Q: Recently I had to divide and re-pot my Boston fern. When I took it out of its pot there were grape-like corms all over in the soil and clinging all around the outside of the plant. What are they and what are they good for?
A: The small ball-shaped growths are bulbils or root nodules. Judging from the photo you sent, you have an impressive amount of them. These small bulbils usually develop toward the end of the growing season. You can use them to propagate more plants. If you saved them, get a pot and put in fresh potting soil. Plant the bulbils just under the soil surface. Place the pot in a clear plastic bag to help keep moisture in, and give the pot bright light, but not direct sunlight. Hopefully, within a month, you should see small plants emerging.
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Q: Can you identify the plant in the picture? I found it growing in a partially shaded area. It is healthy through the winter and then seems to die back in our late summer heat. We live in Mountain View.
A: The plant is an Italian arum. The plant starts growing in the cool weather of late fall. It can produce a pale green to white spathe-bloom. When warm weather appears, the plant dies back but it can leave behind a naked stem of orange berries.
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Q: My wife and I planted a ginkgo tree 10 years ago in our front yard. The tree has grown from 6 feet tall to 25 feet and it appears healthy. It gets plenty of sun and water, and we fertilize regularly. The tree was planted because we love the fall color of these trees. The problem we have experienced is that every year the leaves remain green, and when the first appearance of yellow begins to show on the uppermost leaves, within 24 hours all the leaves turn yellow and fall from the tree. This year it happened overnight and we awoke to a lawn covered with bright yellow leaves, and a naked tree. Most other ginkgoes in our area had already turned yellow and were beginning to lose most of their leaves by this time. Our yard is on Crowley's Ridge and is at the bottom of a hill. There are other tall trees around and on our property, but all are 60 or more feet away from the ginkgo. We look forward to the fall colors of the ginkgo trees in our area and know where most are located in Jonesboro and surrounding communities and keep up with when they are at their peak. I have never seen another of these trees do as ours does in terms of the sudden change in colors and immediate loss of leaves. Any ideas or suggestions?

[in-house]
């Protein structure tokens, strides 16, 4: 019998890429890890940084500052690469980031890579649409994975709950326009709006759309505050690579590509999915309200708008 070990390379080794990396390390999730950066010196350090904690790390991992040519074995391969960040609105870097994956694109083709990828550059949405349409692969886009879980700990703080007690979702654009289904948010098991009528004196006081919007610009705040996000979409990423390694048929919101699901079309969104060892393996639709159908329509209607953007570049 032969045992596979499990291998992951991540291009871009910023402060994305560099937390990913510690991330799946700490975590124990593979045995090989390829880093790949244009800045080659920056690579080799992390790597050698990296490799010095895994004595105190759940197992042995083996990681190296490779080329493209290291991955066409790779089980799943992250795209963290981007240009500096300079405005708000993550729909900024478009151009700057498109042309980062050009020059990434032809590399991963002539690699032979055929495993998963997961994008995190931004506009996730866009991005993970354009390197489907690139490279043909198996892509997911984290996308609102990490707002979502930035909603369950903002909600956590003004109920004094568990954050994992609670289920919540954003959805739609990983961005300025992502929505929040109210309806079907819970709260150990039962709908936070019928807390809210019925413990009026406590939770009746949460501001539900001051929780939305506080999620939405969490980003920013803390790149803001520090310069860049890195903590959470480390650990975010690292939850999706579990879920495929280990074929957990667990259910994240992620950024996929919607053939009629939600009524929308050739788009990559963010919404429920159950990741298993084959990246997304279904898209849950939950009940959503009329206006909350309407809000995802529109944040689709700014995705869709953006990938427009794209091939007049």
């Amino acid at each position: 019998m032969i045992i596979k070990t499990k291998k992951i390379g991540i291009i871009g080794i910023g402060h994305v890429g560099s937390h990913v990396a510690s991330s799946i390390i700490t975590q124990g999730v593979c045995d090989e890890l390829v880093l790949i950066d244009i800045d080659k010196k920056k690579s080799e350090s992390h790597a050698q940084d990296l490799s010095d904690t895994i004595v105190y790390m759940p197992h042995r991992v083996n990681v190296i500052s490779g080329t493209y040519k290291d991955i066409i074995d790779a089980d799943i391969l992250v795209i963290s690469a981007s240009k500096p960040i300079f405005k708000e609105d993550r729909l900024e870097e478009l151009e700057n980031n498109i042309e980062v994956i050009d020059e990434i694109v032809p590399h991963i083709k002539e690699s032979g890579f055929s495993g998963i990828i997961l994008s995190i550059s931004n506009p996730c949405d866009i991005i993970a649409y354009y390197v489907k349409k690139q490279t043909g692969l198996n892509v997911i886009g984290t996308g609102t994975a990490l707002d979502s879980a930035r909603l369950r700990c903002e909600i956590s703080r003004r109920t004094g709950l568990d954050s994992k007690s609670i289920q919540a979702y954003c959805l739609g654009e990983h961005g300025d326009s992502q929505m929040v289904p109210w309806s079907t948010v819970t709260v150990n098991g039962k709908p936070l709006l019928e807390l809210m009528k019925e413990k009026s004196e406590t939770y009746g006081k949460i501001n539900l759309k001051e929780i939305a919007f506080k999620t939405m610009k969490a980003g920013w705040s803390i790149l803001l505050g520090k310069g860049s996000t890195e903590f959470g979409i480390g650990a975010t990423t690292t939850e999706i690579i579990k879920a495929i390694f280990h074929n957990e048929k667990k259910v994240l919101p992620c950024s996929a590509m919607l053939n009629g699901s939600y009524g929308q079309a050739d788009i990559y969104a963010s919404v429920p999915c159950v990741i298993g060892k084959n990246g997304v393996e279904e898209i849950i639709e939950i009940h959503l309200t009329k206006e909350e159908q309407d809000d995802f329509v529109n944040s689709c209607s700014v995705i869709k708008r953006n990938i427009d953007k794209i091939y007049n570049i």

A: Leaves change color in trees based on weather conditions, where the tree is planted and the genetics of the tree. Best fall color occurs when plants have ample moisture, cool nights and warm days. Obviously, your tree has the proper pigment in it, but timing is off. It could be the location at the bottom of the hill is moderating the weather conditions. If you look at where trees start changing color, you've noticed that the ones at higher elevations start first. I have a Japanese maple that normally doesn't start changing color until so late in the season that the cold snap hits and I don't get to enjoy their fall color. This year, the prolonged mild weather allowed me to enjoy the color for several weeks. I think sunlight is more a factor with my tree. Other than transplanting the tree, which I doubt you want to do when it's 10 years old, I don't think there is much you can do to change the fall color cycle.
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Q: What spray can we use to spot-spray winter weeds? Please reply. We are in need of your expert advice.
A: Before this past weekend, our lawn grasses had not gone dormant. Now they should be. You can spray lawns with a broadleaf weed killer; in garden beds needing just a spot-spray, you can use Roundup. Winter weeds have been growing at warp speed this year, so hopefully the cooler weather will slow them down.
Retired after 38 years with the University of Arkansas Cooperative Extension Service, Janet Carson ranks among Arkansas' best known horticulture experts. Her blog is at arkansasonline.com/planitjanet. Write to her at P.O. Box 2221, Little Rock, AR 72203 or email email@example.com